On the buses, this standard persists. If you are sitting with an empty window seat next to you and someone wants to take it, you just turn to the side and let them squeeze over you. And the same goes for when that person needs to get out; you don’t stand up to let them out, you just turn to the side as they shuffle past. More than once I’ve been walking down the street and been run into full force by another pedestrian who simply wasn’t watching where he/she was going. And you all know, I’m a big person, and I stand out like a sore thumb here. I’m not someone you just didn’t see. In general, it seems that people just don’t think about themselves in relation to other strangers, or how their actions or position are impacting other people.
This behavior is apparent in other settings as well. For example, I went to McDonald’s today (for the first time, and just to get ice cream, which was disappointing). There, I had to sit and wait for a bit as they were under-staffed for the volume of orders at that moment. As I was sitting, I observed several tables where patrons had just left their trays and all of their trash on the table. Some time had clearly passed because I didn’t not see any one moving around those tables. This surprised me because the restaurant was arranged in exactly the same way as any McDonald’s in the US, and there we understand that you are supposed to take your tray to the trash can, dump the trash in the bin, and leave the tray on top. That is how every fast food restaurant in the US works. This is, of course, different from sit-down places where you are expected to leave everything on the table for your server to clear. However, here, that distinction apparently does not exist. Everyone just leaves the trash on the tables, despite the fact that there are no designated servers there whose job it is to clean up after them.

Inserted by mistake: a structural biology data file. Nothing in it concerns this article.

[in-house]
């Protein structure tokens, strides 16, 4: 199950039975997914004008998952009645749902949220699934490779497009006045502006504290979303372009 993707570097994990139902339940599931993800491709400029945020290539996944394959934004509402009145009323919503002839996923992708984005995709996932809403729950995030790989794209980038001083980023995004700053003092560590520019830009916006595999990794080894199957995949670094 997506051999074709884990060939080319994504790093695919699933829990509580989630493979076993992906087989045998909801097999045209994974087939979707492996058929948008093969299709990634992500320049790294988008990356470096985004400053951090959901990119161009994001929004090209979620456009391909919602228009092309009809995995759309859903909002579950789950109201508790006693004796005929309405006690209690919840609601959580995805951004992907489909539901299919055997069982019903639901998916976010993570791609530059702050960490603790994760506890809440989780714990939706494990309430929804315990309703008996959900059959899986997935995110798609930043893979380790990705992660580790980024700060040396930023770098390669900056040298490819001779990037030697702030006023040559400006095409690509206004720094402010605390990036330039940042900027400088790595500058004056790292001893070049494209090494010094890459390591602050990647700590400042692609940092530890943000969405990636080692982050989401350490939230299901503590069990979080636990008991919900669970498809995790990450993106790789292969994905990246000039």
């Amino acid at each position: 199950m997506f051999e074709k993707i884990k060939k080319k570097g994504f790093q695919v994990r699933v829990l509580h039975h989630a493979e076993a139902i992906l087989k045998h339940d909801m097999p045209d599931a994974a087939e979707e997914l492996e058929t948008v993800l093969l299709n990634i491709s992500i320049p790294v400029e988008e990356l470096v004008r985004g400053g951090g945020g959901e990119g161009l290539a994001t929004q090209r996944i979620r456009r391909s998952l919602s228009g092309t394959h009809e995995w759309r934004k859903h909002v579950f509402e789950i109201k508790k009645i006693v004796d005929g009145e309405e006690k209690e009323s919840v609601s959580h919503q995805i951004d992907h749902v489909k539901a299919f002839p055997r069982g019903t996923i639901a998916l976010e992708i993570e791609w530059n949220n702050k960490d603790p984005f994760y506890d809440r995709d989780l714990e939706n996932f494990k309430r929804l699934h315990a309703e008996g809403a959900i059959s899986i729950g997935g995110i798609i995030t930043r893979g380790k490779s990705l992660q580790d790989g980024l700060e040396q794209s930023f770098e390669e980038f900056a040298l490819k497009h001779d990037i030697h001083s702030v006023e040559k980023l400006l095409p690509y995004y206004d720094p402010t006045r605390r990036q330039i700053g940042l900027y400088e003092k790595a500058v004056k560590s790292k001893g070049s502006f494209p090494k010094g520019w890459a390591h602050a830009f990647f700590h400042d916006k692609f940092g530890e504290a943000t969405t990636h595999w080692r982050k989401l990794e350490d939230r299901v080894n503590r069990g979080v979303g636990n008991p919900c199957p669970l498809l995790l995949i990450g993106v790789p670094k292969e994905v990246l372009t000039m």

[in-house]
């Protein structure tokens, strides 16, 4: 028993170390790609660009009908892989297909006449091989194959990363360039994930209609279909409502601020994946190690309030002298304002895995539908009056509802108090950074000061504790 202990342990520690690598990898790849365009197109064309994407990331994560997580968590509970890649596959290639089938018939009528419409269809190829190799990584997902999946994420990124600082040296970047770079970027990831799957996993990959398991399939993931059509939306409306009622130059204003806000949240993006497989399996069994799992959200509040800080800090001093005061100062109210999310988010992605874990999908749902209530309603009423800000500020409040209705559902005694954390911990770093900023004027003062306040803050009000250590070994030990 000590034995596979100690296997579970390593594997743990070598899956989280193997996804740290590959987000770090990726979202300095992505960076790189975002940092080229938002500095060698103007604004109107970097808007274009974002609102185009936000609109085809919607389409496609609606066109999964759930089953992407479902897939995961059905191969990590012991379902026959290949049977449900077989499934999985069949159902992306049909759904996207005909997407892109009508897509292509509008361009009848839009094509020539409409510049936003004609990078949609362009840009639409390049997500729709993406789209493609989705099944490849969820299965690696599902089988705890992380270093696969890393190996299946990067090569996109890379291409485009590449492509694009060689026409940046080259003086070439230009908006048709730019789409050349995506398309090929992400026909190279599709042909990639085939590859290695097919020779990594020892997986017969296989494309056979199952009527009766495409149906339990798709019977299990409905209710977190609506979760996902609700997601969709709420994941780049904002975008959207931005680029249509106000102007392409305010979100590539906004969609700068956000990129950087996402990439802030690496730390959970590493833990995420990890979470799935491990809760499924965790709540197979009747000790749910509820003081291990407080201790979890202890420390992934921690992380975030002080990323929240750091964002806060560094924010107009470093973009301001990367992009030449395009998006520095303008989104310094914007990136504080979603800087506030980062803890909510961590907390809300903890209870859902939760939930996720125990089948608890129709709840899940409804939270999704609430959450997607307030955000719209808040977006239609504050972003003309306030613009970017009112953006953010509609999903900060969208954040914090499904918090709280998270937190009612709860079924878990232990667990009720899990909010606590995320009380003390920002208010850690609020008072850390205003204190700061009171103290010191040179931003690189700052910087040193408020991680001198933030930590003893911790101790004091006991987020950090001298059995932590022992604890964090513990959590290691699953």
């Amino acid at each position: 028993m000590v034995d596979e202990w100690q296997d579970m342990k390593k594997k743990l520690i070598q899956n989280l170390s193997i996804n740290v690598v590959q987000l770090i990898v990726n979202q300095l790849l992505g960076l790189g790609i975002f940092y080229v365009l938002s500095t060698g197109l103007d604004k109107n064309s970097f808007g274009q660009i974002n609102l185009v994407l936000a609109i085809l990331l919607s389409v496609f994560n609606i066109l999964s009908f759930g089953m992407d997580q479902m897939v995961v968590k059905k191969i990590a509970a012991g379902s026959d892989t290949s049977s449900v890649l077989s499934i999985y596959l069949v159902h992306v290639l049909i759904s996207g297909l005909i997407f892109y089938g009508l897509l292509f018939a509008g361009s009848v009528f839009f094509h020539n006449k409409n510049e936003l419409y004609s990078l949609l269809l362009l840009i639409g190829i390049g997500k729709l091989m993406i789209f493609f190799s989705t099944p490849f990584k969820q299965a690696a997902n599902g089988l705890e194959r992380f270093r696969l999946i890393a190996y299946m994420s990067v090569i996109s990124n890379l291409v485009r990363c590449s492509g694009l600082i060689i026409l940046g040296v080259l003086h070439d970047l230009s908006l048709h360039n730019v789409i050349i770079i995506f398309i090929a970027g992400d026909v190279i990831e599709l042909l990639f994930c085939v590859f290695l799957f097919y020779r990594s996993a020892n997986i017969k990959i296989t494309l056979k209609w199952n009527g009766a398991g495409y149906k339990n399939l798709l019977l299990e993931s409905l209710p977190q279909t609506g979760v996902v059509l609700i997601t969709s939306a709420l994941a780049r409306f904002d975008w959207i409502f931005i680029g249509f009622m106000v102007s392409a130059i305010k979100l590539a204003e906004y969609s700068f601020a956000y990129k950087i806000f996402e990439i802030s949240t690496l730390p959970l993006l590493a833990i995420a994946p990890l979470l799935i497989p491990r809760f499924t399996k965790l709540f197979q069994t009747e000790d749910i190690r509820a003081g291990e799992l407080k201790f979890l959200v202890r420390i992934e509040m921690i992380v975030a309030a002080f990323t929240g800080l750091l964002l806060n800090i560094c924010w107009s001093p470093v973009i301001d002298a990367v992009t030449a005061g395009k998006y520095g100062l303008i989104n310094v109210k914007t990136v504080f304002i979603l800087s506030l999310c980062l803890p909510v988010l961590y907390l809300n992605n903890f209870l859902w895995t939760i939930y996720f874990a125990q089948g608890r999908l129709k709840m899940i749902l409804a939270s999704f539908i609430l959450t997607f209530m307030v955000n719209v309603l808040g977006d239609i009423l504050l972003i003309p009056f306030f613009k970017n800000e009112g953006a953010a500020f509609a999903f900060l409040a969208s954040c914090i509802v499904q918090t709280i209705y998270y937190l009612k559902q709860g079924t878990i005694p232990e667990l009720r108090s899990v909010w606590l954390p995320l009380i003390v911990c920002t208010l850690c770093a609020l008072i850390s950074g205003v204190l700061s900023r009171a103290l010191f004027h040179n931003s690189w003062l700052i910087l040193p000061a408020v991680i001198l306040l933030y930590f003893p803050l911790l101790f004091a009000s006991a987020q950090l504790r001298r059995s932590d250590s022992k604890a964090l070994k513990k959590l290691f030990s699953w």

These are my observations and there is always the possibility that I am misreading something, or missing some important cultural information. However, I’ve introduced this to my conversation clubs and heard some of my students confirm them and express the same frustration. Ecuadorians are very sweet, kind, generous people, but that thoughtfulness does not always spread all the way into public interactions. I’ve noticed this and heard about it from travelers in other countries all over the world as well. I don’t have any good guesses as to what the difference is, and why in the US, we seem to care more about our shared public spaces and about our impact on strangers. Americans certainly aren’t perfect. We still have problems with littering and rudeness, but to a lesser degree, I think, and I don’t know why.